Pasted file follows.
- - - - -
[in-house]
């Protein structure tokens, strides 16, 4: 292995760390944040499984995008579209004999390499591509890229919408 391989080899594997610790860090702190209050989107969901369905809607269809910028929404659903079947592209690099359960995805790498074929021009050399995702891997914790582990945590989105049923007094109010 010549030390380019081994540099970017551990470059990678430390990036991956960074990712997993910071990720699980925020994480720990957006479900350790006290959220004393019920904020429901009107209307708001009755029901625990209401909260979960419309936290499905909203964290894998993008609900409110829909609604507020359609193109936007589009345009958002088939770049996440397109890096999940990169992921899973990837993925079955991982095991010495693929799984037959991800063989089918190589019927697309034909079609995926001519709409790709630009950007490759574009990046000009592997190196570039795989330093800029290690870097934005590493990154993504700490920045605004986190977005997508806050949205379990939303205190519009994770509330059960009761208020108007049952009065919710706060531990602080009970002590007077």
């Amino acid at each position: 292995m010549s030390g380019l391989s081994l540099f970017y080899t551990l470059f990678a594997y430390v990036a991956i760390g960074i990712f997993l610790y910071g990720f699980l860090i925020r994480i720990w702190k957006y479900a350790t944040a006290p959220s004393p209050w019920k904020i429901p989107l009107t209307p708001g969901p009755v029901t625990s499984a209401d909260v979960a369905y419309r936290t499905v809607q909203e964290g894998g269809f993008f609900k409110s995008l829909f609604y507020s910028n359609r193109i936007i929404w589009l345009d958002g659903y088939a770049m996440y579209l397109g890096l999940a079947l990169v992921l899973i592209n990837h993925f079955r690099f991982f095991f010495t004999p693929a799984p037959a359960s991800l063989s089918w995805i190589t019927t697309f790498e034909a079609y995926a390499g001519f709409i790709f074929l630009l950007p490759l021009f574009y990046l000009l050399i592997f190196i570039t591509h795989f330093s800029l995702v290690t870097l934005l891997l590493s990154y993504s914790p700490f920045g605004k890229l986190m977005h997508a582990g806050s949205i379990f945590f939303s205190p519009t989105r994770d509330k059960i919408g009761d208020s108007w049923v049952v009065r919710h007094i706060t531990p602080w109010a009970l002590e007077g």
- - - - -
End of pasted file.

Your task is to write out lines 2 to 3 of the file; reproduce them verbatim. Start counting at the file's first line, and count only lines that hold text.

């Protein structure tokens, strides 16, 4: 292995760390944040499984995008579209004999390499591509890229919408 391989080899594997610790860090702190209050989107969901369905809607269809910028929404659903079947592209690099359960995805790498074929021009050399995702891997914790582990945590989105049923007094109010 010549030390380019081994540099970017551990470059990678430390990036991956960074990712997993910071990720699980925020994480720990957006479900350790006290959220004393019920904020429901009107209307708001009755029901625990209401909260979960419309936290499905909203964290894998993008609900409110829909609604507020359609193109936007589009345009958002088939770049996440397109890096999940990169992921899973990837993925079955991982095991010495693929799984037959991800063989089918190589019927697309034909079609995926001519709409790709630009950007490759574009990046000009592997190196570039795989330093800029290690870097934005590493990154993504700490920045605004986190977005997508806050949205379990939303205190519009994770509330059960009761208020108007049952009065919710706060531990602080009970002590007077």
């Amino acid at each position: 292995m010549s030390g380019l391989s081994l540099f970017y080899t551990l470059f990678a594997y430390v990036a991956i760390g960074i990712f997993l610790y910071g990720f699980l860090i925020r994480i720990w702190k957006y479900a350790t944040a006290p959220s004393p209050w019920k904020i429901p989107l009107t209307p708001g969901p009755v029901t625990s499984a209401d909260v979960a369905y419309r936290t499905v809607q909203e964290g894998g269809f993008f609900k409110s995008l829909f609604y507020s910028n359609r193109i936007i929404w589009l345009d958002g659903y088939a770049m996440y579209l397109g890096l999940a079947l990169v992921l899973i592209n990837h993925f079955r690099f991982f095991f010495t004999p693929a799984p037959a359960s991800l063989s089918w995805i190589t019927t697309f790498e034909a079609y995926a390499g001519f709409i790709f074929l630009l950007p490759l021009f574009y990046l000009l050399i592997f190196i570039t591509h795989f330093s800029l995702v290690t870097l934005l891997l590493s990154y993504s914790p700490f920045g605004k890229l986190m977005h997508a582990g806050s949205i379990f945590f939303s205190p519009t989105r994770d509330k059960i919408g009761d208020s108007w049923v049952v009065r919710h007094i706060t531990p602080w109010a009970l002590e007077g």